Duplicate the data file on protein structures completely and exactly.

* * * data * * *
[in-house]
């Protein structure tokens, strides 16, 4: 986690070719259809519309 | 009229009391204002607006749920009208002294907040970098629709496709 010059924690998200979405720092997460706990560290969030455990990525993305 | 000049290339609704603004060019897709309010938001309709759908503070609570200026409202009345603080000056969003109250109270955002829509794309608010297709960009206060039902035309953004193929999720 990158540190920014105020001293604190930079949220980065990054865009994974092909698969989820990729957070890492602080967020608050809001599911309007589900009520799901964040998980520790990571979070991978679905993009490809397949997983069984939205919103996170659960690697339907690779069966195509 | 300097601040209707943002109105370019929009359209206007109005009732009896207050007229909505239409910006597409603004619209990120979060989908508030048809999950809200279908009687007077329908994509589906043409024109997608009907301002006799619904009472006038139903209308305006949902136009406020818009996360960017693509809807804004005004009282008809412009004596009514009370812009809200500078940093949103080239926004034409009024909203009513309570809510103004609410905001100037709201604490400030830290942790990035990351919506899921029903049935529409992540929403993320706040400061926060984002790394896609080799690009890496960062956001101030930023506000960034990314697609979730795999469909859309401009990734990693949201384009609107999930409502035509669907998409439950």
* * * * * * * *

[in-house]
């Protein structure tokens, strides 16, 4: 986690070719259809519309 | 009229009391204002607006749920009208002294907040970098629709496709 010059924690998200979405720092997460706990560290969030455990990525993305 | 000049290339609704603004060019897709309010938001309709759908503070609570200026409202009345603080000056969003109250109270955002829509794309608010297709960009206060039902035309953004193929999720 990158540190920014105020001293604190930079949220980065990054865009994974092909698969989820990729957070890492602080967020608050809001599911309007589900009520799901964040998980520790990571979070991978679905993009490809397949997983069984939205919103996170659960690697339907690779069966195509 | 300097601040209707943002109105370019929009359209206007109005009732009896207050007229909505239409910006597409603004619209990120979060989908508030048809999950809200279908009687007077329908994509589906043409024109997608009907301002006799619904009472006038139903209308305006949902136009406020818009996360960017693509809807804004005004009282008809412009004596009514009370812009809200500078940093949103080239926004034409009024909203009513309570809510103004609410905001100037709201604490400030830290942790990035990351919506899921029903049935529409992540929403993320706040400061926060984002790394896609080799690009890496960062956001101030930023506000960034990314697609979730795999469909859309401009990734990693949201384009609107999930409502035509669907998409439950």